by Jim Nintzel
Southern Arizona Congressman Ron Barber called for an alternative to the sequester today on the House floor:
Mister Speaker, we now are less than 48 hours from sweeping and irresponsible across-the-board budget cuts that will go into effect on Friday.
These cuts will weaken our military, harm our border security, undermine our economic recovery and hurt Southern Arizona families.
We must work together. And we can, I am confident, craft a rational, bipartisan solution to reduce the debt so these cuts can be avoided.
Last week, I stood with officials from the University of Arizona, the city of Tucson, law enforcement, Border Patrol agents, civilian employees of the air base and the garrison at Fort Huachuca and local health care groups and community agencies to demand that we take action on sequestration.
The critical services that these groups and individuals and countless others provide to Arizonans will be cut because Congress has not come together with a common-sense solution.
In my district, these cuts mean longer wait times at the border ports of entry and less security between them. This is absolutely unacceptable.
Sequestration hurts the ability of returning veterans to find a job. This is also unacceptable.
And as I said before, I am willing to work here with all my colleagues to find a middle ground.
We owe our communities a budget — one that balances new revenues, eliminates duplication and eliminates ineffective programs and allows vital services to continue.
We should not recess tomorrow. We should stay here and do our job.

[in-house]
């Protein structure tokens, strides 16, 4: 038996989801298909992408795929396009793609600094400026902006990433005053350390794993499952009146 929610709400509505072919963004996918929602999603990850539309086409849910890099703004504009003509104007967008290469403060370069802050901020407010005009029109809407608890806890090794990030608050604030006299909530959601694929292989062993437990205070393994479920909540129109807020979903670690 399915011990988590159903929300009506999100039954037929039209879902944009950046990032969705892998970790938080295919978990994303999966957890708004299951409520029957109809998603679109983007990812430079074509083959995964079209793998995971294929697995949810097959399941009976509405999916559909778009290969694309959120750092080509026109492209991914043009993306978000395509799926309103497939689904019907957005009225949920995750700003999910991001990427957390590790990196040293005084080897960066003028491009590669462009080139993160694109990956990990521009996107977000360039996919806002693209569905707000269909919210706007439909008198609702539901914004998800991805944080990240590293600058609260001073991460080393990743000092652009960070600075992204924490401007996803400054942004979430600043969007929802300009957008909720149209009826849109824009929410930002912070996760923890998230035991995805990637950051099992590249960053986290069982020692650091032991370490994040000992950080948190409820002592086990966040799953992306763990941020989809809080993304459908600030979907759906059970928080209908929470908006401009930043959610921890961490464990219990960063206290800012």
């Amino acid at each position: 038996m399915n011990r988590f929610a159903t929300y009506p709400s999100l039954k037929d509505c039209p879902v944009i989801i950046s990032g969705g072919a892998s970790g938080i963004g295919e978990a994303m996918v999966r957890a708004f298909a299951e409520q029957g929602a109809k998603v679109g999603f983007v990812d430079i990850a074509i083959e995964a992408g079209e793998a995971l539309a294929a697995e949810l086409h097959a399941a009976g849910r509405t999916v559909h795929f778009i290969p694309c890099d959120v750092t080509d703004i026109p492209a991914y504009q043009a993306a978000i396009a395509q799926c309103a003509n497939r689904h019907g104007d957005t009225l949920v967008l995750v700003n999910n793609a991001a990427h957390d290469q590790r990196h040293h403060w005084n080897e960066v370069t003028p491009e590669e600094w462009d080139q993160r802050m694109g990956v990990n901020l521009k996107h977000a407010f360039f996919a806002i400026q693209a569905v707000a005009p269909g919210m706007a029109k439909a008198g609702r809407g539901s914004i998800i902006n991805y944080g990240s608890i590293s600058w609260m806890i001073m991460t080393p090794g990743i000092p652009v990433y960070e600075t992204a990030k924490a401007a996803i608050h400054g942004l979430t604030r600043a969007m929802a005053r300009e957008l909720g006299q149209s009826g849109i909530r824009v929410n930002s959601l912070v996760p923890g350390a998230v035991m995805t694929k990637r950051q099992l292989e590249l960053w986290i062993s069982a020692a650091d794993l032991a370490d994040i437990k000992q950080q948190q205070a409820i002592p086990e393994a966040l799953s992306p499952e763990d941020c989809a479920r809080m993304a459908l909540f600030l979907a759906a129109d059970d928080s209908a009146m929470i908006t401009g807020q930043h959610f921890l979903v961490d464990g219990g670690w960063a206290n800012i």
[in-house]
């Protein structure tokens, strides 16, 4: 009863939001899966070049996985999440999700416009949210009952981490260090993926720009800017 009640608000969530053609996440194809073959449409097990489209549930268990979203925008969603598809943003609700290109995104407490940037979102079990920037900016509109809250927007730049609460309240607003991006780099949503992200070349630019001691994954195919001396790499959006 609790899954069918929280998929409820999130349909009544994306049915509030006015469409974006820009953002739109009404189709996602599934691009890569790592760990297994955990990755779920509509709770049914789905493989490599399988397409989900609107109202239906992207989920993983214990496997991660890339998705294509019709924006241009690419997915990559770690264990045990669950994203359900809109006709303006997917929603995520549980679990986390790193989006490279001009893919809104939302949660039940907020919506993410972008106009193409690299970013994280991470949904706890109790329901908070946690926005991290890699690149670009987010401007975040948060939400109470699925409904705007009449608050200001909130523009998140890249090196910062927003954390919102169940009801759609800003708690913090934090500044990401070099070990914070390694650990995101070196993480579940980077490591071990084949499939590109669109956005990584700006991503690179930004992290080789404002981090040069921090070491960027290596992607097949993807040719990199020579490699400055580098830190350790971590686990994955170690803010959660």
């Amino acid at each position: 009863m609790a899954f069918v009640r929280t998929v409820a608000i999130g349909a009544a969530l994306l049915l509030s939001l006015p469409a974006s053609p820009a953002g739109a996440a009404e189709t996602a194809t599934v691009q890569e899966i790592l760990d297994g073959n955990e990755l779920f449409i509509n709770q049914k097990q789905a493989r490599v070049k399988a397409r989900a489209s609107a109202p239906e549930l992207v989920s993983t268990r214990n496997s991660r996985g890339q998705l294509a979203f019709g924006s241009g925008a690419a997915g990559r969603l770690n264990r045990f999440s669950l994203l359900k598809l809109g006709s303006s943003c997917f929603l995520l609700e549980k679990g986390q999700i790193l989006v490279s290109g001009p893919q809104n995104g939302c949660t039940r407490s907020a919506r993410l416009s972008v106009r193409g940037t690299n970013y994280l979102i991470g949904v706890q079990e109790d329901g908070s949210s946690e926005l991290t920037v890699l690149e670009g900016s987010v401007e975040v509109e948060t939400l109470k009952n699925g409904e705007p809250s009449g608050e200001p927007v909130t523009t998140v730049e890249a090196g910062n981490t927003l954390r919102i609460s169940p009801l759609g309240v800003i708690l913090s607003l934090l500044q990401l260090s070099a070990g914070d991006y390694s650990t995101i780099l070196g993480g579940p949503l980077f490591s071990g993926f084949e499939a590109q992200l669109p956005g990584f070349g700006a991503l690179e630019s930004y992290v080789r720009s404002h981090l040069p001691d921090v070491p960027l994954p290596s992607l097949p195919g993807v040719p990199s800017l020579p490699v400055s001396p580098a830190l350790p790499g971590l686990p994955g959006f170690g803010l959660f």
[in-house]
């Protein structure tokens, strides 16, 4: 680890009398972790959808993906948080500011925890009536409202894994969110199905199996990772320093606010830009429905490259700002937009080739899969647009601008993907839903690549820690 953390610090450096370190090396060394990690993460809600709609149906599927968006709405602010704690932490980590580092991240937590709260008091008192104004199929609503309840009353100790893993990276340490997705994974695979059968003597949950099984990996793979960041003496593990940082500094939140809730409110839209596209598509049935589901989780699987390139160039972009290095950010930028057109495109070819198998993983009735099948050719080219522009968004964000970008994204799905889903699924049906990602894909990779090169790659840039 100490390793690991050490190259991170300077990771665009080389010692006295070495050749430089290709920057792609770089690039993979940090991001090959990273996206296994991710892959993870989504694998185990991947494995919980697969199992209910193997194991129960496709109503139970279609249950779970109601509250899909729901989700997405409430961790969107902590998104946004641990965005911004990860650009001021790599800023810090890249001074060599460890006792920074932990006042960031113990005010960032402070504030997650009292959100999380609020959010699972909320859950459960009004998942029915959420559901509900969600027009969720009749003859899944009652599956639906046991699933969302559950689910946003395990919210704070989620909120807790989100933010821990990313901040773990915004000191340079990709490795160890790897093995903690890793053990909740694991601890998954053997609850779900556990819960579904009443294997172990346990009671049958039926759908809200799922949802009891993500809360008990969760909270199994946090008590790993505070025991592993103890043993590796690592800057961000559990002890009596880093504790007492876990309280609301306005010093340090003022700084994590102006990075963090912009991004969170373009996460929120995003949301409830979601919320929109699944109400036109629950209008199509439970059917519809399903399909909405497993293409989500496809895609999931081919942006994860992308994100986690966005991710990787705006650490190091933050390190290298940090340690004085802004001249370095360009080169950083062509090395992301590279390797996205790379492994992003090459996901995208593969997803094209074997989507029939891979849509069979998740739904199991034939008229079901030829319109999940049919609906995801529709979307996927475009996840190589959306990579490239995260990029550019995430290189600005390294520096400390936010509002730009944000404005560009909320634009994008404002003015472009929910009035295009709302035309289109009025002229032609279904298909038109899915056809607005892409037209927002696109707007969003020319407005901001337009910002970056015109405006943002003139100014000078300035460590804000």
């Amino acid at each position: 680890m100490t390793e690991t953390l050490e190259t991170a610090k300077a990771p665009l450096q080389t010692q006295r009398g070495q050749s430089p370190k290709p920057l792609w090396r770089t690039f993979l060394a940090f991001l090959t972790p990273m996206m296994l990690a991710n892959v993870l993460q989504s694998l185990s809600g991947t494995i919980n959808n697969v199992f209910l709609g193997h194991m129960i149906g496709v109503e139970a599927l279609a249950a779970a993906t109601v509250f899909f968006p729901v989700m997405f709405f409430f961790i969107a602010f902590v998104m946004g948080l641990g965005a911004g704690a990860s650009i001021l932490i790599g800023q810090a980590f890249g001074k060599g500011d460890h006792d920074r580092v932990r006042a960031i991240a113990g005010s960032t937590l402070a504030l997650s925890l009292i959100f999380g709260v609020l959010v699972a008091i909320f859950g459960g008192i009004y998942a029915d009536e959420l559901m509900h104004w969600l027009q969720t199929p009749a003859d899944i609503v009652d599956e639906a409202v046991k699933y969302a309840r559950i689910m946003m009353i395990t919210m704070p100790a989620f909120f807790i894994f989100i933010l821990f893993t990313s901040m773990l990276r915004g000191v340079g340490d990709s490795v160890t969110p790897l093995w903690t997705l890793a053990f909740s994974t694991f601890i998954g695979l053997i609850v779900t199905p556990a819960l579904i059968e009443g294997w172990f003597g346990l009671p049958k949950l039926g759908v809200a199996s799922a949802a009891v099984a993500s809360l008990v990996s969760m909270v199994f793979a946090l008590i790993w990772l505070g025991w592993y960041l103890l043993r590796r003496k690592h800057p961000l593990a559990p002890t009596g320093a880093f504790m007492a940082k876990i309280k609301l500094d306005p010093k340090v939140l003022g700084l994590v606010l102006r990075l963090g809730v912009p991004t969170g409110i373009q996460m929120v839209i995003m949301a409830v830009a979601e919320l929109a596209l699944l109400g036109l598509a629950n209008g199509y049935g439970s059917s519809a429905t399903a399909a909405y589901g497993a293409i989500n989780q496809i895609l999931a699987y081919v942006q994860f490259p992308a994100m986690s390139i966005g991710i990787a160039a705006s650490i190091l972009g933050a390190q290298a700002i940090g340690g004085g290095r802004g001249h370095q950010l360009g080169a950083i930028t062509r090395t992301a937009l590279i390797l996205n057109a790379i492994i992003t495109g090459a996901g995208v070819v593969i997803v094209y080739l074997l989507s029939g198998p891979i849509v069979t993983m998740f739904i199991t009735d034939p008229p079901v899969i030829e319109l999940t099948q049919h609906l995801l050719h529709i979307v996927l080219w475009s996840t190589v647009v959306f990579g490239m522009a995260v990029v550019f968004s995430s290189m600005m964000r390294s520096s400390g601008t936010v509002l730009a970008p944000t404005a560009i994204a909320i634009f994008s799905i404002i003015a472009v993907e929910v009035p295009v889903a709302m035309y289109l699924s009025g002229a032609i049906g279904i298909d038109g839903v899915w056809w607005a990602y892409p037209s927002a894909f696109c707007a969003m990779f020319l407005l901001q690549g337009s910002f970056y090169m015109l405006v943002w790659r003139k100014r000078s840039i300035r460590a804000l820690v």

Thank you Mister Speaker.
The White House has released a list of impacts to Arizona. A few highlights:
Teachers and schools
Arizona will lose approximately $17.7 million in funding for primary and secondary education, putting around 240 teacher and aide jobs at risk. In addition about 19,000 fewer students would be served and approximately 70 fewer schools would receive funding. In addition, Arizona will lose approximately $10 million in funds for about 120 teachers, aides, and staff who help children with disabilities.
Arizona will lose approximately $611,000 in funds to help upgrade its ability to respond to public health threats including infectious diseases, natural disasters, and biological, chemical, nuclear, and radiological events. In addition, Arizona will lose about $1.9 million in grants to help prevent and treat substance abuse, resulting in around 4,500 fewer admissions to substance abuse programs. And the Arizona State Department of Health Services will lose about $186,000 resulting in around 4,600 fewer HIV tests.
In Arizona, approximately 10,000 civilian Department of Defense employees would be furloughed, reducing gross pay by around $52.5 million in total. Army: Base operation funding would be cut by about $43 million in Arizona. Air Force: Funding for Air Force operations in Arizona would be cut by about $6 million